USAID’s role in helping rebuild Rwanda after the genocide of 1994
Philip-Michael Gary’s career with USAID put him face-to-face with then-Vice President
and Minister of Defense of Rwanda, Paul Kagame, in the aftermath of the infamous Rwandan genocide. Following the 1994 genocide, which led to the deaths of up to 800,000 Rwandans of Tutsi ethnicity, Kagame reached out to USAID to assist him in restoring order and rebuilding the infrastructure of the war-torn nation. Gary was instrumental in facilitating relations between Kagame and USAID as the two worked in tandem between the years of 1995 and 2000. (Rwanda’s de facto leader in the late 1990s, Kagame became president in 2000). Gary was recruited by USAID in 1981, and represented the organization in matters of international development during several notable events in recent world history. Such events include the Israel-Jordan Water Negotiations of 1988, and USAID’s response to the Haitian earthquake of 2009. Gary was interviewed by Carol Peasley in January 2017.
Read Philip-Michael Gary’s full oral history HERE.
“. . . the actual genocide had happened but the war to recapture Rwanda led by Paul Kagame was still in progress.”
Working with Future President of Rwanda, Paul Kagame: “In Rwanda I worked to help the government actually stand up and have the support it needed. Everything was both gratifying and developmental. It was magical. When I came [late 1995], the actual genocide had happened but the war to recapture Rwanda led by Paul Kagame [then Rwanda’s de facto leader, who became president in 2000] was still in progress. It was at a time when we were just thinking about re-establishing the USAID Rwanda mission. One of the first things they sent me out on was to go and talk to Paul Kagame about it. The current AID administrator [Gayle E. Smith] was actually there for that meeting. We went out and talked to Kagame about what is it we could do? That was the first notion that we really could build an AID mission back in Kigali [the capital of Rwanda]. One of the big concerns and, I don’t think it’s ever gotten that much publicity, one of the reasons he [Kagame] wanted the AID mission was because he really did not want NGOs. He had become wholly disenchanted with the NGO community.”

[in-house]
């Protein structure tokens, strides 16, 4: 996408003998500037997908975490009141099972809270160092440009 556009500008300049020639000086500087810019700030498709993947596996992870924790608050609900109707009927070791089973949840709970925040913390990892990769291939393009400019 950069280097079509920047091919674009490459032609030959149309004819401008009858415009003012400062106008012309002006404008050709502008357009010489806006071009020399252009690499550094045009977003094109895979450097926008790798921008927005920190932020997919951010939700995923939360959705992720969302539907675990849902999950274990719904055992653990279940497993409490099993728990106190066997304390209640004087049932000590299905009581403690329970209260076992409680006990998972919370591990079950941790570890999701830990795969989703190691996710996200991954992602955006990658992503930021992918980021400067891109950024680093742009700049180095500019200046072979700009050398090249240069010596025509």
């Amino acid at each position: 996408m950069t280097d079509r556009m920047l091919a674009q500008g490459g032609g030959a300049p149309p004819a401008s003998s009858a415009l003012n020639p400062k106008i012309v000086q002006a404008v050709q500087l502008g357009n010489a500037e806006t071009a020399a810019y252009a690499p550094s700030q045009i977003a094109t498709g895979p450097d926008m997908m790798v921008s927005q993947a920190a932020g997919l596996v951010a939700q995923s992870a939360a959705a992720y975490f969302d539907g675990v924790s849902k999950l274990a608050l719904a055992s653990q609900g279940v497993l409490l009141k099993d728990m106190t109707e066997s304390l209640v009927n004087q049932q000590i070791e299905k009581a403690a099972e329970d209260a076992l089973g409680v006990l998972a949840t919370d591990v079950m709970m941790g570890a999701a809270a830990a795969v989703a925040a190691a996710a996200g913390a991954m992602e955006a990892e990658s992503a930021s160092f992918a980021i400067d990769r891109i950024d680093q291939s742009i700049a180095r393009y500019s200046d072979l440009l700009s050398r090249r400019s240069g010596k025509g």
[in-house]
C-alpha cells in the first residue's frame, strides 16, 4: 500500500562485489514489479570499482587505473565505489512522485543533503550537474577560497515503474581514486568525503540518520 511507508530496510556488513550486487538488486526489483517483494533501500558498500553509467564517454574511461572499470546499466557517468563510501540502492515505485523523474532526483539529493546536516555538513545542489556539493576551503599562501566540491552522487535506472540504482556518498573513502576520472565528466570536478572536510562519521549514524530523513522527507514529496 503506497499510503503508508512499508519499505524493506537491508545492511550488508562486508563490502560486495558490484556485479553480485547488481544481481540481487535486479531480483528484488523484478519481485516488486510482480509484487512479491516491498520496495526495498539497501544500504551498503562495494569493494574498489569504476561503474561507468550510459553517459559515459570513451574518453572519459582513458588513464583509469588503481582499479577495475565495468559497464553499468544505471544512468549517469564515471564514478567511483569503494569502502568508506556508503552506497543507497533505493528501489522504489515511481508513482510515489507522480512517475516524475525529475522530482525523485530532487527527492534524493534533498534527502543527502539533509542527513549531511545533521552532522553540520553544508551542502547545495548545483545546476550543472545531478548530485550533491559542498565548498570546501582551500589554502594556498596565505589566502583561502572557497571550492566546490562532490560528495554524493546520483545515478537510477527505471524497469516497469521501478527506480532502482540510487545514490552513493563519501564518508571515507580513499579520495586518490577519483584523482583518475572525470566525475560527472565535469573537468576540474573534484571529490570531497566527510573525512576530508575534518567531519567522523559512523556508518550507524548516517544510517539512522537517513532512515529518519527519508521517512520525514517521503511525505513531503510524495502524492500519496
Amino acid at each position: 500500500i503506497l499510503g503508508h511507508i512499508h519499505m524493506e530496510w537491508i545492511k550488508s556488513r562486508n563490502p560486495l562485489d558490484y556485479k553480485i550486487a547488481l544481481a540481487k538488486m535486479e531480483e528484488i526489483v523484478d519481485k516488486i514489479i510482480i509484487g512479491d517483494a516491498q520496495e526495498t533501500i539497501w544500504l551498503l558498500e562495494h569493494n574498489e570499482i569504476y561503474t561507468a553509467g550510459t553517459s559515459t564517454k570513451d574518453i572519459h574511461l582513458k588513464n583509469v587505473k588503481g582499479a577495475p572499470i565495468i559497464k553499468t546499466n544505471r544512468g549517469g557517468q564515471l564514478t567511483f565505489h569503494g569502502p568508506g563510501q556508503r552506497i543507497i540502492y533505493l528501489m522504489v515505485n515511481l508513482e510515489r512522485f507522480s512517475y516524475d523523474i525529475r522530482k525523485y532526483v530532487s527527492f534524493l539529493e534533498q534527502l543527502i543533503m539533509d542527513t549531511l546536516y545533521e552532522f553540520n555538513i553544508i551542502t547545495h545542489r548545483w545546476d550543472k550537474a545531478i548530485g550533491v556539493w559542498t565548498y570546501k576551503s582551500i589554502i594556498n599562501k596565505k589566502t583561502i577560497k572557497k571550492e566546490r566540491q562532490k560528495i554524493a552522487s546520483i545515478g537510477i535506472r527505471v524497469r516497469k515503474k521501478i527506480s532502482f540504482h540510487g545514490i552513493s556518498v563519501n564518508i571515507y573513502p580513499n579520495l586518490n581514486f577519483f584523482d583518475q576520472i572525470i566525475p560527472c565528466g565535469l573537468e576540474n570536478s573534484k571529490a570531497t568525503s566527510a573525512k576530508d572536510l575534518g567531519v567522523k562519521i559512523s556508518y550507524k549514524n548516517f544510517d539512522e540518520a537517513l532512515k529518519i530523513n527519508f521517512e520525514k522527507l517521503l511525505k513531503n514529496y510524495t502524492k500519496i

“One reason he had become disenchanted with them is that during the genocide and after it, when Kagame was still head of the Tutsi armies trying to re-establish control, he didn’t have much infrastructure. They didn’t have vehicles, communications equipment, etc. And the NGO community was, according to Kagame, very well equipped. He asked the NGO community to give him their equipment, and they wouldn’t. That one thing completely soured him on the NGOs. He felt they were doing their own thing. So he was very anxious to have an AID mission. Now, I don’t recall if he’d had experience with AID missions . . . but he wanted it and that was it. The head of the country makes life a lot simpler. Kagame believed in USAID and the development process. I can very well imagine him pulling people out of USAID into his coterie. Initially – I’ve long lost track – the development process that Kagame was trying to put in place could have been one of our programs. I mean, if we’d done a program review and said, ‘This is the way you should do it,’ it would have been real close.”
Drafted by Tyler Ventura
Table of Contents Highlights
BA University of Cincinnati 1962-1966
Recruited by USAID 1981
Sri Lanka Office of the Asia Regional Housing and Urban Development Office (RHUDO) 1982-1983
East Africa Office, Africa Bureau-Office Director 1995-2000
USAID Afghanistan-Chief of Staff 2005-2006
USAID/OFDA-Earthquake Recovery Team 2009